The ruling and opposition parties provisionally agreed on Friday to delay a parliamentary vote on Prime Minister nominee Kim Tae-ho to Wednesday next week when a regular parliamentary session opens.
The decision came as opposition lawmakers strongly objected to his appointment, arguing that the 47-year-old nominee is “problematic,” citing a series of issues including alleged ethical lapses and legal violations.
“I believe that we can never (endorse the appointment). We wouldn’t make any concessions in any case when it comes to the most important post of the prime minister,” said Rep. Park Ji-won, floor leader of the main opposition Democratic Party, in a media interview.
Ruling and opposition party lawmakers were locking horns over the adoption of a report on Kim’s confirmation hearing, a due procedure before a parliamentary vote on his appointment.
If the report is not adopted, the National Assembly speaker can set up a floor vote at a plenary session.
Opposition lawmakers reiterated that they were against the appointment, contending that the former governor of South Gyeongsang Province is “immoral and dishonest” considering the reversal of his earlier remarks related to his corruption allegations.
Kim has been suspected of taking illicit money from a businessman involved in a high-profile bribery scandal. He has denied the allegations.
At a special parliamentary committee, the opposition lawmakers said that the report cannot be adopted until Kim submits sufficient materials related to his corruption allegations. However, the lawmakers from the ruling Grand National Party stressed that the report should be adopted in line with parliamentary rules.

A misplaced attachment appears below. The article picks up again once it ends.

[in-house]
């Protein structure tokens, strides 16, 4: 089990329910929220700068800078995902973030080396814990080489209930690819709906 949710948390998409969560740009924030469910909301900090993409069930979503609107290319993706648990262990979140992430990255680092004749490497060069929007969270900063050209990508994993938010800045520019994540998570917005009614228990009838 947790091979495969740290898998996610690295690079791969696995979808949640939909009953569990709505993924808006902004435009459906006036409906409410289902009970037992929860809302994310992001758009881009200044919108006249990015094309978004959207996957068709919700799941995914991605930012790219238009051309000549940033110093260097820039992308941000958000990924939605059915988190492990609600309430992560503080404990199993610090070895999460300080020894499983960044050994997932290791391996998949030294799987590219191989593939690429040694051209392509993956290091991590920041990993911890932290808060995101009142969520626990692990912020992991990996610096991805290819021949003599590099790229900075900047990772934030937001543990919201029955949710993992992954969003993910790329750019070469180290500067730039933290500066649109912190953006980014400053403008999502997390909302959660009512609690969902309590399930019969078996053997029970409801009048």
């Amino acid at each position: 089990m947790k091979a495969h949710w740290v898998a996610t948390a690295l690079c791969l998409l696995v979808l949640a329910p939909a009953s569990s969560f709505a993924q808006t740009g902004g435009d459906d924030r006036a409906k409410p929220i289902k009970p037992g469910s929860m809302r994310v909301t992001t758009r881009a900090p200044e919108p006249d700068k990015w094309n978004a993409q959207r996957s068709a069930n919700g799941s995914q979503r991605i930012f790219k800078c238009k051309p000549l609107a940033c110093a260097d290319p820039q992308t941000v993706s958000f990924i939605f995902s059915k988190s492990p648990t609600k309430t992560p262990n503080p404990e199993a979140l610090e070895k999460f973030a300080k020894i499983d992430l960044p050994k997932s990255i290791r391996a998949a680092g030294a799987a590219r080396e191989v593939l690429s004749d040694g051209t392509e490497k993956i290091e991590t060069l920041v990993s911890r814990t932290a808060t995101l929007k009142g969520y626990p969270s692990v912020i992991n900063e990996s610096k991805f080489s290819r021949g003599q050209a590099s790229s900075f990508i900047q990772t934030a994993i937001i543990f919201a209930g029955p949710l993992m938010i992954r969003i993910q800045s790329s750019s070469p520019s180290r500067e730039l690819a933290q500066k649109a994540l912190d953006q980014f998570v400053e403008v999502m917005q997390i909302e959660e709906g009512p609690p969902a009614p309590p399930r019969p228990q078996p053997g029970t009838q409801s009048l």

The GNP has maintained that Kim has no “definitive” defects to assume the top post in the Cabinet. But some party ranks have remained skeptical of his appointment.
The majority party appears concerned that the failure to secure parliamentary consent for Kim could negatively impact the management of state affairs when the government is seeking a fresh start as it enters the second half of its term.
The ruling party, which holds 172 seats in the 299-member legislature, appears to be reluctant to press ahead for parliamentary consent for his appointment given that public sentiment could worsen against the ruling bloc.
The public opinion regarding the appointment of other nominated figures in the Aug. 8 reshuffle has deteriorated as a string of their legal violations and ethical problems were revealed during the confirmation hearings.
Their problems include falsifying their residences, plagiarizing theses, real estate speculation and allegations of draft-dodging and tax evasions.
On Friday, Assembly committees adopted reports on the confirmation hearings of National Tax Service nominee Lee Hyun-dong and Knowledge and Economy Minister nominee Lee Jae-hoon, Culture Minister nominee Shin Jae-min and special affairs minister-nominee Lee Jae-oh.
The appointment of ministers and police chief does not require parliamentary approval.
By Song Sang-ho (firstname.lastname@example.org)